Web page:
Martin Luther King was not an American hero in the mold of George Washington or Abraham Lincoln. He was a prophet in the Biblical mold. I urge the reader to read or re-read his Letter From Birmingham City Jail. It will take about 20-30 minutes, but one cannot walk away from the reading without realizing that the social dilemma that racked the United States in 1963 still challenges us. The names have changed but the faces: of the oppressed, the oppressor, and the people caught in the winds of history, have remained the same.

Dr. King’s revolution has been derailed. But the revolution for Shalom continues. Let us not be content with myths and doublespeak mouthing inane non-sequitur. On this commemoration of the life of the Rev. Dr. Martin Luther King, Jr., let us rededicate ourselves to his truly revolutionary vision, and be content with nothing less than perfection.

I enclose below a number of relevant quotes from Letter From Birmingham City Jail as well as links to pertinent sources.

Any law that uplifts human personality is just. Any law that degrades human personality is unjust.

We will have to repent in this generation not merely for the hateful words and actions of the bad people but for the appalling silence of the good people.

Human progress never rolls in on wheels of inevitability.

Now is the time to make real the promise of democracy and transform our pending national elegy into a creative psalm of brotherhood. Now is the time to lift our national policy from the quicksand of racial injustice to the solid rock of human dignity.

In the midst of blatant injustices … I have watched white churchmen stand on the sideline and mouth pious irrelevancies and sanctimonious trivialities. In the midst of a mighty struggle to rid our nation of racial and economic injustice, I have heard many ministers say: “Those are social issues, with which the gospel has no real concern.” And I have watched many churches commit themselves to a completely other worldly religion which makes a strange, un-Biblical distinction between body and soul, between the sacred and the secular.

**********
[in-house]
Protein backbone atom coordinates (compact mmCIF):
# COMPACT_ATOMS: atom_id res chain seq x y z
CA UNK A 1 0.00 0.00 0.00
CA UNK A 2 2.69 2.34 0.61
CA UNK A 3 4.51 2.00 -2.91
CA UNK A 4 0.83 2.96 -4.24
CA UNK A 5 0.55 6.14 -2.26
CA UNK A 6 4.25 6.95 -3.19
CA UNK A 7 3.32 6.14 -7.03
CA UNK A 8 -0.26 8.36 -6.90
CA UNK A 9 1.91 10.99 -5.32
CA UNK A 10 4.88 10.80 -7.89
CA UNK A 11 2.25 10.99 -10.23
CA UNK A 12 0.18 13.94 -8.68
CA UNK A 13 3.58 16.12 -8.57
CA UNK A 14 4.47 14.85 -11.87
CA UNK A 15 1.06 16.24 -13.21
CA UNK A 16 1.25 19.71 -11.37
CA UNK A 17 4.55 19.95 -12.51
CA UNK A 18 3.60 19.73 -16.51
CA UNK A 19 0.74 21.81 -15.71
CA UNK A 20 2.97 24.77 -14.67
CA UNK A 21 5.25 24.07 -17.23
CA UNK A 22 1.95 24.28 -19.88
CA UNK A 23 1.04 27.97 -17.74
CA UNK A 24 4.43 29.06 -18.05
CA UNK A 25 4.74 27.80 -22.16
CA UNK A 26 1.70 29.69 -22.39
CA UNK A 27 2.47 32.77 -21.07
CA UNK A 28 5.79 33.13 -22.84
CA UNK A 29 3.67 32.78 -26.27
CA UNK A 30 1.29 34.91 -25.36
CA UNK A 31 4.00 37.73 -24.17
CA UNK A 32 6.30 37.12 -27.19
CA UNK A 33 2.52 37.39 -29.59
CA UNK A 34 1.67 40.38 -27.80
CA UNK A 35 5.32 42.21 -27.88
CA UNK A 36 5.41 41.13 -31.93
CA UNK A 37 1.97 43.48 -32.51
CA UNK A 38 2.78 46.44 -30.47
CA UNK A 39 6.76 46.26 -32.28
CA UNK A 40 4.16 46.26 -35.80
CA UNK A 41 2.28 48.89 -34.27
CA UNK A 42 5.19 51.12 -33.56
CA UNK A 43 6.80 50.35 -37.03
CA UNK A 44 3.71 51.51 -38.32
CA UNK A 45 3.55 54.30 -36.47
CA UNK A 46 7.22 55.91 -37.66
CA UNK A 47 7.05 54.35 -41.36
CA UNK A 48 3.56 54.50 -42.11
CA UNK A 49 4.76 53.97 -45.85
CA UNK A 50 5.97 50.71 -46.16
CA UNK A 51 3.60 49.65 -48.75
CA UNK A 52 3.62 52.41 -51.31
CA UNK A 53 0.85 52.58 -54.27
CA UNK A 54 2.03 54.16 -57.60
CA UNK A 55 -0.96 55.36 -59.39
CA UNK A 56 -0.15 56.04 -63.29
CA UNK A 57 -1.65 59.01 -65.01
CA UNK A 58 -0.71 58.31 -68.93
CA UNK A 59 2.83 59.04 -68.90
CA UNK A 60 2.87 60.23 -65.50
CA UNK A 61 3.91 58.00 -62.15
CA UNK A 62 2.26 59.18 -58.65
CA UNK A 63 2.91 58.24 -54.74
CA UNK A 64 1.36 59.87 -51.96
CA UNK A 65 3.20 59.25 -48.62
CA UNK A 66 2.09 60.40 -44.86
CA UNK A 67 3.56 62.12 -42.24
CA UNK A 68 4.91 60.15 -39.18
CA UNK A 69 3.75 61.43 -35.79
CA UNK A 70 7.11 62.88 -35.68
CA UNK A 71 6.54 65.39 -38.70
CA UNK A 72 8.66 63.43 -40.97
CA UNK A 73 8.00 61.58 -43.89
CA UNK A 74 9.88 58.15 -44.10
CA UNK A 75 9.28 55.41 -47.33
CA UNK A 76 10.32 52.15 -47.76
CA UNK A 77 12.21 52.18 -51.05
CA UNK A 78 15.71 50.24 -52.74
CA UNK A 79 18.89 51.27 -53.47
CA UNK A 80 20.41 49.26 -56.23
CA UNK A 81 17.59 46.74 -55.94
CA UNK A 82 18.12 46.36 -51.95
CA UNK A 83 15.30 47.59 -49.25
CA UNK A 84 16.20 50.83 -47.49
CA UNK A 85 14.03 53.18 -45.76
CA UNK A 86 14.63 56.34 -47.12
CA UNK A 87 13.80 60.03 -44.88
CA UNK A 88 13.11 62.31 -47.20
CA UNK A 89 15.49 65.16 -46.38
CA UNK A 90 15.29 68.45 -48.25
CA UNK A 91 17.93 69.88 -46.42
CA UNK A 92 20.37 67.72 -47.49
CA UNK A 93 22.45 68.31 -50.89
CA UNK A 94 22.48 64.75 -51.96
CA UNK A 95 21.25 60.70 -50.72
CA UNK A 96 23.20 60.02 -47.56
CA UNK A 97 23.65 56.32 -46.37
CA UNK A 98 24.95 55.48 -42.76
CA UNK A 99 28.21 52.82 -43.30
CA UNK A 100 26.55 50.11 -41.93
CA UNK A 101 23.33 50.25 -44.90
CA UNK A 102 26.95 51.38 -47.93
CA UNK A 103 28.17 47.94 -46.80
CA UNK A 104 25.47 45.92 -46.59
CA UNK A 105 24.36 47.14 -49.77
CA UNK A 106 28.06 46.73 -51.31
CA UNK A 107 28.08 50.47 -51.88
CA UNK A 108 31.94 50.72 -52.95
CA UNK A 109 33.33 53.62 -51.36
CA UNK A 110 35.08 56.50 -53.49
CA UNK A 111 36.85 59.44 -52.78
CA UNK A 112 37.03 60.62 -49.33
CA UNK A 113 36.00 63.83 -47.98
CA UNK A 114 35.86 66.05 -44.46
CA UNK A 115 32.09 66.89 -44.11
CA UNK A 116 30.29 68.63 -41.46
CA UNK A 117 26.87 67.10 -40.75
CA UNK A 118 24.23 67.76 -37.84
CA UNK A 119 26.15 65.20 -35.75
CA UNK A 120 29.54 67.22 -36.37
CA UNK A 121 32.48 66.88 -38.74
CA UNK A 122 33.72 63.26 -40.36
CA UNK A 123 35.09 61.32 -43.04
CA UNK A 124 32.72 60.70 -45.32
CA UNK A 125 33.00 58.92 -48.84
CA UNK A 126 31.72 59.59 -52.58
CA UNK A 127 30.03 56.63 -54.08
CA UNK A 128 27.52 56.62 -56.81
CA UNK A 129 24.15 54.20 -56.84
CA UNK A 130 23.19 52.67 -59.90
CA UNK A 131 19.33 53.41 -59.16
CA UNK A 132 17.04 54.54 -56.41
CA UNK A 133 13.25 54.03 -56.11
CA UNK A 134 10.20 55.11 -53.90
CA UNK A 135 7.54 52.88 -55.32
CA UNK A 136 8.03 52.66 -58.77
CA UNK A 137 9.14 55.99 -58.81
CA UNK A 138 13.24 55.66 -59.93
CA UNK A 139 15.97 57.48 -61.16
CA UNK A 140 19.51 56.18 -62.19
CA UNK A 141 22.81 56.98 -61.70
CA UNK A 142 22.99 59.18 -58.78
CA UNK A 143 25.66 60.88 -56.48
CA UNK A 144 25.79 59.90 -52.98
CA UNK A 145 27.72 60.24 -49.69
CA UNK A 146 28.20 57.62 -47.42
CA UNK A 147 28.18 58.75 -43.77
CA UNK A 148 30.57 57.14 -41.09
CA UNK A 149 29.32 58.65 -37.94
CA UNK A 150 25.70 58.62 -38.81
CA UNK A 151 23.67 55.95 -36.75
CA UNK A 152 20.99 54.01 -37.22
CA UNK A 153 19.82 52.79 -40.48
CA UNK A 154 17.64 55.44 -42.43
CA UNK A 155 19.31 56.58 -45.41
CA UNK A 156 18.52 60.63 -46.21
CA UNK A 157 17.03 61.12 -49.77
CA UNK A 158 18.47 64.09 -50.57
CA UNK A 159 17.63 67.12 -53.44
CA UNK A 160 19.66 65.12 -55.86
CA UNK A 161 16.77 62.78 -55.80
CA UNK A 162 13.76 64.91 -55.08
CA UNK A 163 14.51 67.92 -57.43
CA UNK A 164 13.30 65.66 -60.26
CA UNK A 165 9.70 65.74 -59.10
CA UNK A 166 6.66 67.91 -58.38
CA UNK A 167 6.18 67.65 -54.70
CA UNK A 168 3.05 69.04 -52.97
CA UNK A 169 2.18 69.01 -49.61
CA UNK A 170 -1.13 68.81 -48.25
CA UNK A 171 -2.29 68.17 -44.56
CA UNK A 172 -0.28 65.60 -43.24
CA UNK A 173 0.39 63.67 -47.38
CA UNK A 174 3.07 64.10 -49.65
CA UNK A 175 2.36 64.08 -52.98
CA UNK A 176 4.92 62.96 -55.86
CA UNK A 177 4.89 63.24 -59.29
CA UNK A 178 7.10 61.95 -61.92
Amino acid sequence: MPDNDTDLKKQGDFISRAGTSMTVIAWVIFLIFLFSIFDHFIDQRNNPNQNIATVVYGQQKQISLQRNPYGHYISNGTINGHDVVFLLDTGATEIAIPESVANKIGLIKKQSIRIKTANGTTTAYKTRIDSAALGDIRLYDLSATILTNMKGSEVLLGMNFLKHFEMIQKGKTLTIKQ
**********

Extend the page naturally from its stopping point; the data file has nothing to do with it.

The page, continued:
Yes, I see the church as the body of Christ. But, oh! How we have blemished and scarred that body through social neglect and through fear of being nonconformists.

So often the contemporary church is a weak, ineffectual voice with an uncertain sound. So often it is an archdefender of the status quo. Far from being disturbed by the presence of the church, the power structure of the average community is consoled by the church’s silent–and often even vocal–sanction of things as they are.


Letter From Birmingham City Jail

“I Have A Dream” speech

“Beyond Vietnam – A Time to Break Silence” speech

Address at the Conclusion of the Selma to Montgomery March

“The Other America” speech

Marsh, Charles. The Beloved Community: How Faith Shapes Social Justice from the Civil Rights Movement to Today. New York: Basic Books, 2005.


[1] http://www.americanrhetoric.com/speeches/mlkihaveadream.htm

[2] “In the Bible, the word shalom is most commonly used to refer to a state of affairs, one of well‑being, tranquility, prosperity, and security, circumstances unblemished by any sort of defect. Shalom is a blessing, a manifestation of divine grace.” (https://www.myjewishlearning.com/article/shalom/)